12. HowardDvorin

    HowardDvorin Member

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    Another idea, The early Canon are very cheap right now. I have been using my 630 for over twenty years. It is autofocus, has an excellent meter and power film advance built in. You can buy one from KEH with return priveleges.
    You will be off and running for a lot less than you budget.


    H
     
  13. Chan Tran

    Chan Tran Member

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    If you want built in meter then stay away from those that use mercury battery. I know I will get flamed for saying this but I don't think any of them has very accurate meter even with the right battery. On your list I think the XD-11 is good. I do think the Nikon FM (FM2 etc..) would have good meter.
     
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  15. Rol_Lei Nut

    Rol_Lei Nut Member

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    If you're mainly leaving one lens on, I'll also recommend a Pentax Spotmatic.
    The remaining disadvantages: slightly murky viewfinder (not a big problems with a fairly wide wide), slow metering and averaging meter (as opposed to spot or center-weighted) may or may not be important to you.
    On the good side, they're cheap, very reliable and have good ergonomics.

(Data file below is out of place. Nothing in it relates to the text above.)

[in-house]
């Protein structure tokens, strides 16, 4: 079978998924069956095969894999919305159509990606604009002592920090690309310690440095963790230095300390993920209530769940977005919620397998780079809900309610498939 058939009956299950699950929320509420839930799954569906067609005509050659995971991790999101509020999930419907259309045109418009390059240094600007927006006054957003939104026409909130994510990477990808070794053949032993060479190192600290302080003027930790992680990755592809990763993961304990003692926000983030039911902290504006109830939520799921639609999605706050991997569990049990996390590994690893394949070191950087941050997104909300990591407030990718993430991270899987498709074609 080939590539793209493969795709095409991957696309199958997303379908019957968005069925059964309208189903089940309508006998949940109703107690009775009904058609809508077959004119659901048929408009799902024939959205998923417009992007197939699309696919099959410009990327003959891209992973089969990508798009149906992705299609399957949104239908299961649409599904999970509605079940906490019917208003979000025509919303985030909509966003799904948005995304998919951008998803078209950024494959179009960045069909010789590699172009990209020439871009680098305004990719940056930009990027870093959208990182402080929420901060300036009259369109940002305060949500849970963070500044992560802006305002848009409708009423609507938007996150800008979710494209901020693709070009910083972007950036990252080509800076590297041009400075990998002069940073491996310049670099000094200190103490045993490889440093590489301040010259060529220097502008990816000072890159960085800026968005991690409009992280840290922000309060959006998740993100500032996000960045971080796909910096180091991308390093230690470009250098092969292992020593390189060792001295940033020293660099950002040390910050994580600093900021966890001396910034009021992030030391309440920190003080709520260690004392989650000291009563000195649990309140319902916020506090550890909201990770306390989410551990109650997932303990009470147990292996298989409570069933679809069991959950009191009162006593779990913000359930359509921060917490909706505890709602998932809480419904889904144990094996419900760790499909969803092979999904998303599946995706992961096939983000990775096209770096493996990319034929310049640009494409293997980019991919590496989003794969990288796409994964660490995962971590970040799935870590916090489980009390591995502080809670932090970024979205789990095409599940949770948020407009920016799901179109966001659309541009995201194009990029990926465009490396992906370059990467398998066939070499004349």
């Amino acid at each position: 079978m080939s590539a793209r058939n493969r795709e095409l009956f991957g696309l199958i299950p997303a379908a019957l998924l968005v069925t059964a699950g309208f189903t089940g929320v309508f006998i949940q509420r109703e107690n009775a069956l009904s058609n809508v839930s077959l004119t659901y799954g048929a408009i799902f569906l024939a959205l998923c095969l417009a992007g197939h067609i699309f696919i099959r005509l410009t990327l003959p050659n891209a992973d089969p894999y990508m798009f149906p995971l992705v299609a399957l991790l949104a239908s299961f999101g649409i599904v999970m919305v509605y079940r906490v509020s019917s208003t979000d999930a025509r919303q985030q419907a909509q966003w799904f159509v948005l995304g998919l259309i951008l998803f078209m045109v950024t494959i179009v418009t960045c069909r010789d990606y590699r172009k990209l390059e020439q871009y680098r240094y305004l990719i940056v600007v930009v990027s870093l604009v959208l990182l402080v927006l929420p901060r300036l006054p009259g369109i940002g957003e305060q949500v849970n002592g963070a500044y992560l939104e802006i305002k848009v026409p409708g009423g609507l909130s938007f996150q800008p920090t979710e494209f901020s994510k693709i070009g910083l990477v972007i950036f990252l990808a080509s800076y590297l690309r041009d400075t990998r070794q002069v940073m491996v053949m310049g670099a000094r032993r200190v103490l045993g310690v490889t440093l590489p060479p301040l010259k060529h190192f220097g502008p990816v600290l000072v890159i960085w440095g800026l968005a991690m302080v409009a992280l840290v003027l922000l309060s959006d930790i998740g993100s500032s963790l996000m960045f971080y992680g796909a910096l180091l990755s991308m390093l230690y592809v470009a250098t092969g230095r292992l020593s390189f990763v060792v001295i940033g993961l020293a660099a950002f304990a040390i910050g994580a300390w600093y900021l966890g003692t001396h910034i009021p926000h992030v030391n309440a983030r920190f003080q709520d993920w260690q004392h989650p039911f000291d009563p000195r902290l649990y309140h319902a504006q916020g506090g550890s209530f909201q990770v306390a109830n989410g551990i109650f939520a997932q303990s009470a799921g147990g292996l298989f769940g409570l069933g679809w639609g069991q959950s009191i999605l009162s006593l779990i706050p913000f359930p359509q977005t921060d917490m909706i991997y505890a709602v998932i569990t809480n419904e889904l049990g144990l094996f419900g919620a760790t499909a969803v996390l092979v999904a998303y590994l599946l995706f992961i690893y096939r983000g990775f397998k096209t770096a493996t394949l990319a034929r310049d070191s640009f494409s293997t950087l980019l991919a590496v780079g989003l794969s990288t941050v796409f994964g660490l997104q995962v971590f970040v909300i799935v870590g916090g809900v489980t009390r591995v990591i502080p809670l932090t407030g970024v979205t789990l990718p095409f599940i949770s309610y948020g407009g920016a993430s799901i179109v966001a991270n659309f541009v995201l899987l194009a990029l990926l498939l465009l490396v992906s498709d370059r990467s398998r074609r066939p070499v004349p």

A number of good lenses are available for it, including the Zeiss Jena 25mm. Also look for Mamiya M42 lenses.

    IMHO the Yashica FX3 isn't especially durable and the leatherette falls apart very quickly.
     
  16. Rol_Lei Nut

    Rol_Lei Nut Member

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    Nonsense....
    I have several cameras made for mercury batteries and find their meters accurate enough for any purpose (and the ones with a spotmeter tend to give much more accurate results than some more "advanced" meter cell technology using a wider measuring field - but that is also my preference and way of working).

    The most important thing is learning to use the meter you have to its utmost.
     
  17. snederhiser

    snederhiser Member

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    Hello;
    This is off the wall but go into a local thrift store and pickup an old point and shoot 35mm camera. For five dollars and under is a ton of fun and no worry about having the camera ripped off! My favorite is the Nikon L35 AF, fairly wide angle and takes great pictures. Another favorite is the Olympus XA 2, zone foucus, fits in a shirt pocket, and sharp pictures. Both of these are great street shooters, Steven.
     
  18. RPippin

    RPippin Subscriber

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    Try a Nikon F3HP with a winder. Great viewfinder, rugged as hell, lots of lens options, and in a pinch can be used as a defensive weapon without causing to much damage. To the camera, that is.
     
  19. BrianShaw

    BrianShaw Member